“It’s the perfect setup, really,” Bill continued. “Conservatives hate the idea of big-city vices poisoning their precious pastoral; liberals accept their vice, but they get skittish if Big Nanny isn’t making sure the fun doesn’t get out of hand. You play this right and ‘swing state’ won’t have any meaning.”
“When is the Bureau looking to move?”
“Justice is pulling together warrants now, then it’ll take some time to put together resources. There’s a lot of area to cover; they’ll need quite a few agents. A few weeks, a month, maybe less.”
“Bigger fish have all been fried. Someone’s brother overdosed there, and now they’re pissed. A clerk got bored. Take your pick.”
“I’ve known you a long time, Bill. You don’t give away information without a reason. Why are you telling me this?”
“Like you said, because we’re old friends, Gene.”
“I mean, what’s in it for you?”
“I’m shocked, Gene,” Bill said, sitting back in his chair. “Here I am looking out for the moral integrity of our dear Country, and you accuse me of seeking personal gain. Isn’t it enough that we all benefit by lancing this den of iniquity before it festers and infects the whole land?”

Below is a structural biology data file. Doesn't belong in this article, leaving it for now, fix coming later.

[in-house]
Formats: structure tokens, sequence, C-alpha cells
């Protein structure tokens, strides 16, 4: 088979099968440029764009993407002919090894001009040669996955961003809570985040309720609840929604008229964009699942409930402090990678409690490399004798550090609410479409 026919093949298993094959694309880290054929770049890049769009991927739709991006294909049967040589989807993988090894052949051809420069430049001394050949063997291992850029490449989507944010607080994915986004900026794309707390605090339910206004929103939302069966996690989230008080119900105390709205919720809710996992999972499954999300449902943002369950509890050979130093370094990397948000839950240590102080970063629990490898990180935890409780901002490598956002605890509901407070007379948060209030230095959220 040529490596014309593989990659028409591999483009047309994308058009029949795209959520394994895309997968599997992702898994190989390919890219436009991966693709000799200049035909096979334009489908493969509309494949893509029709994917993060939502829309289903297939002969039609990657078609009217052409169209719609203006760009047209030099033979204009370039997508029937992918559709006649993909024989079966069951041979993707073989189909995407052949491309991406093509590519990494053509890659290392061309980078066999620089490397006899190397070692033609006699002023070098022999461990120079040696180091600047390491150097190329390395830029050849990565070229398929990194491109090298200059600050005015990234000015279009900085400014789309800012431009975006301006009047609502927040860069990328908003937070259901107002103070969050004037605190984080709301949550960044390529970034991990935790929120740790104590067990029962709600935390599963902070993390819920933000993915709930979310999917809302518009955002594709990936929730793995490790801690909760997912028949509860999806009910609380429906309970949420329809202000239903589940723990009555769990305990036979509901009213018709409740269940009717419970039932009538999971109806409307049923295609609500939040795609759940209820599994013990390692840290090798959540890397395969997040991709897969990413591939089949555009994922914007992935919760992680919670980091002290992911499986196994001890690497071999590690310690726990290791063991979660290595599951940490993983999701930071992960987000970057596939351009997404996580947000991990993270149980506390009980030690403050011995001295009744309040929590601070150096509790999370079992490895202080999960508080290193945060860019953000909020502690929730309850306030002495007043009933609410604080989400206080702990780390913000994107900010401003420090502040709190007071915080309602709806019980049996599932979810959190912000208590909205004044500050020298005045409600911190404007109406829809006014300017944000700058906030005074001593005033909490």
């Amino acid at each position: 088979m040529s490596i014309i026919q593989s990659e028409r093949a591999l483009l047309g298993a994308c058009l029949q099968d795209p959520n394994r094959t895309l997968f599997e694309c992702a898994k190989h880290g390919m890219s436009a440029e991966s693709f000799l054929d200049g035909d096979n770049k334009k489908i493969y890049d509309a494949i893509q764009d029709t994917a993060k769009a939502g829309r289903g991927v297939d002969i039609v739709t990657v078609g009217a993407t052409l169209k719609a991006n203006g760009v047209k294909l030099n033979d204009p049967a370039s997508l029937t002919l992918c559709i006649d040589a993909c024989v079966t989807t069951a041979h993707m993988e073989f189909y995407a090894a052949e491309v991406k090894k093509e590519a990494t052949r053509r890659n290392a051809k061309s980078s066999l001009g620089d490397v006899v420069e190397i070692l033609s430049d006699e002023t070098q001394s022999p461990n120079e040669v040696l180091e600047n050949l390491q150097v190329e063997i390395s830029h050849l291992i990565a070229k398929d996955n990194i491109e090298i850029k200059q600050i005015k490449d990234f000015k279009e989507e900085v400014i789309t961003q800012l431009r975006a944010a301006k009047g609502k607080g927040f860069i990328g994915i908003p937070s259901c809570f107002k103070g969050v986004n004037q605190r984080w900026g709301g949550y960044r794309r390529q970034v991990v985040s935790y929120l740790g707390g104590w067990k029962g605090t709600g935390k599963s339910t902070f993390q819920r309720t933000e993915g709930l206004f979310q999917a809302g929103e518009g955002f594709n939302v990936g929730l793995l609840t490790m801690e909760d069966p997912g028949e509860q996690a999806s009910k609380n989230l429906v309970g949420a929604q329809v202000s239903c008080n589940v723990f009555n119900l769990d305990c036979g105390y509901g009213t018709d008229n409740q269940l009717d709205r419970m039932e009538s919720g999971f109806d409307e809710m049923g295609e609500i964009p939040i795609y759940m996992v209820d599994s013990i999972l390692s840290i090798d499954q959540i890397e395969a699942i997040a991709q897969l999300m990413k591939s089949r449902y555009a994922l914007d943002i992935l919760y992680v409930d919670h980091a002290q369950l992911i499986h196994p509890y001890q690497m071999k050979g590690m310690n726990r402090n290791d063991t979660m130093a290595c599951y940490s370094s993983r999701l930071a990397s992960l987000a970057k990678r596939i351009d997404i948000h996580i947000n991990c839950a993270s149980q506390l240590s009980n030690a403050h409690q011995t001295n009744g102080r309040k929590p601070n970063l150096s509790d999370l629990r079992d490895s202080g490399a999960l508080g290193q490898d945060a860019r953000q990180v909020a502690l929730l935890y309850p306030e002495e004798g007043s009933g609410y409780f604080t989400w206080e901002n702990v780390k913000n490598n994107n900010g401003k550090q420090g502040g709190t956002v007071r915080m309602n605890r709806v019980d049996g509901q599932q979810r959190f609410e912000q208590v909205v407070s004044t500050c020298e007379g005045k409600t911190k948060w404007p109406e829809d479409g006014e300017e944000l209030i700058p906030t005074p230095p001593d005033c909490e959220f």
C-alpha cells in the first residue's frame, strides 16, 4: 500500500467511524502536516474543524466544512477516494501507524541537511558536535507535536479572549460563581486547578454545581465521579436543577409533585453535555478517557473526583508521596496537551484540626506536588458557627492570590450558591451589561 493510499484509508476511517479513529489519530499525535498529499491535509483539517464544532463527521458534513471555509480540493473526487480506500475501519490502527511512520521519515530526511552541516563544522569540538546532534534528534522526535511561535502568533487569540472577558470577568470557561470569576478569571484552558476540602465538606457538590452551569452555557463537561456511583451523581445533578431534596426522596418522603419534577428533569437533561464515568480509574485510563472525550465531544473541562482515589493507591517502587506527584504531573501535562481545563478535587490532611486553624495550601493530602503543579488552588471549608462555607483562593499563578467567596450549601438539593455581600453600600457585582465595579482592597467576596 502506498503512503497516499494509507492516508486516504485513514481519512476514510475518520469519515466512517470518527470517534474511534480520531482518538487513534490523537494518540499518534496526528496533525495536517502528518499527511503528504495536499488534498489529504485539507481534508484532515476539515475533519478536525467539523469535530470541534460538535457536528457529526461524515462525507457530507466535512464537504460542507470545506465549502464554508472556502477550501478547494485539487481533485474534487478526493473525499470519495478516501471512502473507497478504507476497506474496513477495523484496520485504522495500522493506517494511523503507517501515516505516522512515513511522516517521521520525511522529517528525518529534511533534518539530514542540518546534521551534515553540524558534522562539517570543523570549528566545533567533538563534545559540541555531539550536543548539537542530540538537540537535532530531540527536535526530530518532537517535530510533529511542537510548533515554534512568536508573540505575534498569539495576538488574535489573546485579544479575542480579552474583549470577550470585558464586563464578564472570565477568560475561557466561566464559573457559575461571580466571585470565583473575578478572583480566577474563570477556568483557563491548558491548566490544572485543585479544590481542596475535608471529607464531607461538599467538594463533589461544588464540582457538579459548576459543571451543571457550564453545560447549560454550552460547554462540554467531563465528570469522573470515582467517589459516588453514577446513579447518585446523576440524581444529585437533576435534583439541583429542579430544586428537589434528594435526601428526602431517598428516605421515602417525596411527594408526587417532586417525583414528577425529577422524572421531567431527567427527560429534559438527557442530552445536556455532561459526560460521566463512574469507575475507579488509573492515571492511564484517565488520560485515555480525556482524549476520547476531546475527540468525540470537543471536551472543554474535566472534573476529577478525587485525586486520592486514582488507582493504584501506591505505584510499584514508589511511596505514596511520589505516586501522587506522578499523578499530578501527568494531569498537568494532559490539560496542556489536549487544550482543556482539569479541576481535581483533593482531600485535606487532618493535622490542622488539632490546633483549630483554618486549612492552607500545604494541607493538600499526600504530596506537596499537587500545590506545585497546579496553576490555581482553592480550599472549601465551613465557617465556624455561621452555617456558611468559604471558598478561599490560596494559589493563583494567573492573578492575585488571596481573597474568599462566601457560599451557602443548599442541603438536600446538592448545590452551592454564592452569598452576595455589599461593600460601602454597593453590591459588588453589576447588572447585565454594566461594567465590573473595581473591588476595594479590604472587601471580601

“Of course,” Whist said, raising his glass. “Lance away, good doctor. And of course you’ll get your fee reimbursed by Medicaid.”
“It’s only right that we give our most competent professionals suitable compensation according to their abilities. That’s how the free market works, after all.”
Whist tipped his glass toward his friend and then took the final swallow. He looked back out the window. The gardener was doing something with the bushes in one corner of the yard. His wife always had the poor guy trimming this or tying back that. As long as it looked halfway decent, Whist didn’t care what the little Argentinian did.
“So, what’s the next step?”
“Call the director, invite him to your office for a drink, build rapport. Tell him it’s your state, and you want to be kept in the loop. Hint at subpoenas if you have to, but make sure it stays amicable. Have him give you all the details before he mobilizes a tactical team. Promise military support.”
“Military support?” Whist said. “Is that necessary?”
“Does it have to be necessary to promise it? If it becomes necessary, you’ve got friends at the Pentagon. Call in some favors, cash in some chips, discuss possible appointments. It’s all part of becoming a messiah.”
Whist looked at his friend. The other man had barely changed in thirty years – the same white shirt, the same broad tie, the same dark suit, perhaps taken out just a little bit to accommodate the slower metabolism of an aging athlete.